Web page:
Summer Reading List for Rising 9th Graders
Chew On This: Everything You Don't Want to Know About Fast Food, by C harles Wilson and Eric Schlosser
Not only has fast food reached into the toy industry, it’s moving into our schools. One out of every five public schools in the United States now serves brand name fast food. But do kids know what they’re eating? Where do fast food hamburgers come from? And what makes those fries taste so good
I am Malala: The Girl Who Stood Up for Education and Was Shot by the Taliban, by M. Yousafzai and C. Lamb
I AM MALALA is the remarkable tale of a family uprooted by global terrorism, of the fight for girls' education, of a father who, himself a school owner, championed and encouraged his daughter to write and attend school.
We Beat the Street by Sampson Davis
Making a pact to stick together through the rough times in their impoverished Newark neighborhood, three boys found the strength and determination to work through their difficulties in order to complete high school, get through college, and attend medical school together.
The Alchemist by Paulo Coelho (Required reading for incoming Hayward HS Puentistas)
Paulo Coelho's masterpiece tells the magical story of Santiago, an Andalusian shepherd boy who yearns to travel in search of a worldly treasure as extravagant as any ever found.
The story of the treasures Santiago finds along the way teaches us, as only a few stories can, about the
essential wisdom of listening to our hearts, learning to read the omens strewn along life's path, and, above all, following our dreams.
Call of the Wild, by Jack London
This novel by Jack London, published in 1903, is often considered to be his masterpiece. London's version of the classic quest story uses a dog as the protagonist of the novel. Buck, who is shipped to the Klondike to be trained as a sled dog, eventually reverts to his primitive, wolflike ancestors. He then undertakes an almost mythical journey, abandoning the safety of his familiar world to encounter danger, adventure, and fantasy. When he is transformed into the legendary "Ghost Dog" of the Klondike, he has become a true hero.
The Secret Life of Bees, by Sue Monk Kidd
Lily Owens, 14, is an emotionally abused white girl living with her cold, uncaring father on a peach farm in rural South Carolina. The memory of her dead mother haunts her constantly. Despite society’s racial tension, she finds comfort amid a group of caring black women.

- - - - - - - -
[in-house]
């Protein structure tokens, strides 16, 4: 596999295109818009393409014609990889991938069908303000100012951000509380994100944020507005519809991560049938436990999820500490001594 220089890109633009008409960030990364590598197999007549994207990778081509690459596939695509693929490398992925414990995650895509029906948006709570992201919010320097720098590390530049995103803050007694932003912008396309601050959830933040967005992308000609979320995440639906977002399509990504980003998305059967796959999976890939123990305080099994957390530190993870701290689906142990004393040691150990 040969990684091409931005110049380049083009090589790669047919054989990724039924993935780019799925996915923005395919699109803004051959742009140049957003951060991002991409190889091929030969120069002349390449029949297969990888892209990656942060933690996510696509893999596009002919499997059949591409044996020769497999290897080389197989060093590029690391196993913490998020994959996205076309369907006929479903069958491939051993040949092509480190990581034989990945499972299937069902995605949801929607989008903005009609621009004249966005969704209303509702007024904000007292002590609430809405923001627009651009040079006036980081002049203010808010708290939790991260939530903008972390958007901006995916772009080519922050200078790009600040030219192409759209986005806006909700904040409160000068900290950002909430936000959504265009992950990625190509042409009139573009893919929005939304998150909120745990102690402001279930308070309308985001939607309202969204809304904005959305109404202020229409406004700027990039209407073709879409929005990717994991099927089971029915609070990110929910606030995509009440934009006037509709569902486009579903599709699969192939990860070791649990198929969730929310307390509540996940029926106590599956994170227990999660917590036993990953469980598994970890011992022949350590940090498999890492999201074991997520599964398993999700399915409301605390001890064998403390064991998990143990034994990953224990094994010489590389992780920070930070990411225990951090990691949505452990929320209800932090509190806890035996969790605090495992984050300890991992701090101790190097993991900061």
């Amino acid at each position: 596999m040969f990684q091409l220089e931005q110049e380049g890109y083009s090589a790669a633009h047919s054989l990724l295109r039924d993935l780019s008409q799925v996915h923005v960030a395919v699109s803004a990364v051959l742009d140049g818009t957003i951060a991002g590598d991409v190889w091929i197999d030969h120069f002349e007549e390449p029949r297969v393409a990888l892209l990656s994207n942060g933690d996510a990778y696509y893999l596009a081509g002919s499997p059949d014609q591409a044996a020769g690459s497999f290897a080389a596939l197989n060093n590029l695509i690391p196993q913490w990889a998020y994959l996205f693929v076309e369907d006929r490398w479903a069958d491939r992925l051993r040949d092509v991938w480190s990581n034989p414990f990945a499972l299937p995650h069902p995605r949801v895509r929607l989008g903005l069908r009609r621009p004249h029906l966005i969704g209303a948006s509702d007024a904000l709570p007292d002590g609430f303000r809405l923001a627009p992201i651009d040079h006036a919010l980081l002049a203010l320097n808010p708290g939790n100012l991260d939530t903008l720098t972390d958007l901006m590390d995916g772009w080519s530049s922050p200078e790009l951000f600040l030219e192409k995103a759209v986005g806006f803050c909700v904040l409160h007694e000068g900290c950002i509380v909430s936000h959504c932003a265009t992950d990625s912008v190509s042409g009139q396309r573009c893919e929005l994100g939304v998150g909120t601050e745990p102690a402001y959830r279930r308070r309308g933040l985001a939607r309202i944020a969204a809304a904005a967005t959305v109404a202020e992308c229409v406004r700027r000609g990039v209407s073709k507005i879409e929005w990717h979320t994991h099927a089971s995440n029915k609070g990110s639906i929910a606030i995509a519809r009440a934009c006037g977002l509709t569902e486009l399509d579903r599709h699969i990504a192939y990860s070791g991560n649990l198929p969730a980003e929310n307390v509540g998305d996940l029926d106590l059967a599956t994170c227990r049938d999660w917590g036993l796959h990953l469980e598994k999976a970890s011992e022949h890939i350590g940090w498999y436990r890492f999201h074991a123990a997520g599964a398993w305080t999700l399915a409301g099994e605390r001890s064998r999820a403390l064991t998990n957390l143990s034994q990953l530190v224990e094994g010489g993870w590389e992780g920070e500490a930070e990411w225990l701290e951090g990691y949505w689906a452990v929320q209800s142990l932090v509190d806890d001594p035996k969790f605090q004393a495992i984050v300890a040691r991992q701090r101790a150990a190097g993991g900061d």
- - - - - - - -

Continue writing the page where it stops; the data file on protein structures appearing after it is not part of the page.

The Autobiography of Malcolm X as Told to Alex Haley, by Malcolm X and Alex Haley
If there was any one man who articulated the anger, the struggle, and the beliefs of African Americans in the 1960s, that man was Malcolm X. His autobiography expresses like none other the crucial truth about race and racism during the Civil Rights era.
When I Was Puerto Rican, by Esmeralda Santiago
When her mother, Mami, a force of nature, takes off to New York with her seven, soon to be eleven
children, Esmeralda Santiago, the oldest, must learn new rules, a new language, and eventually take on a new identity.
We’ve Got a Job: The 1963 Birmingham Children’s March, by Cynthia Levinson
We've Got a Job tells the littleknown story of the 4,000 black elementary, middle, and high school
students who voluntarily went to jail in Birmingham, Alabama, between May 2 and May 11, 1963. Fulfilling Mahatma Gandhi's and Dr. Martin Luther King, Jr.'s precept to fill the jails, they succeeded where adults had failed in desegregating one of the most racially violent cities in America. Focusing on four of the original participants who have participated in extensive interviews, We've Got a Job recounts the astonishing events before, during, and after the Children's March
Cool Salsa Edited by Lori M Carlson
Poemas en Ingles y Espanol. Bilingual Poems on growing up Latino in the United States.
When the Rainbow Goddess Wept, by Cecilia Manguerra Brainard
Set against the backdrop of the Japanese invasion of the Philippines in 1941, Cecilia Manguerra Brainard's brilliant novel weaves myth and legend together with the suffering and tragedies of the Filipino people. When nine year old Yvonne flees with her family into the jungle to join the resistance effort, she witnesses death and destruction on an almost unimaginable scale.
Fourth Down and Inches: Concussions and Football’s Makeor break Moment, by Carla Klough
When the 1905 football season ended, nineteen players were dead and countless others were critically
injured. The public was outraged. The game had reached a makeorbreak moment—fourth down and
inches. Coaches, players, fans, and even the president of the United States had one last chance: change
football or leave the field. Football's defenders managed to move the chains. Rule changes and reforms after 1905 saved the game and cleared the way for it to become America's most popular sport. But they didn't fix everything.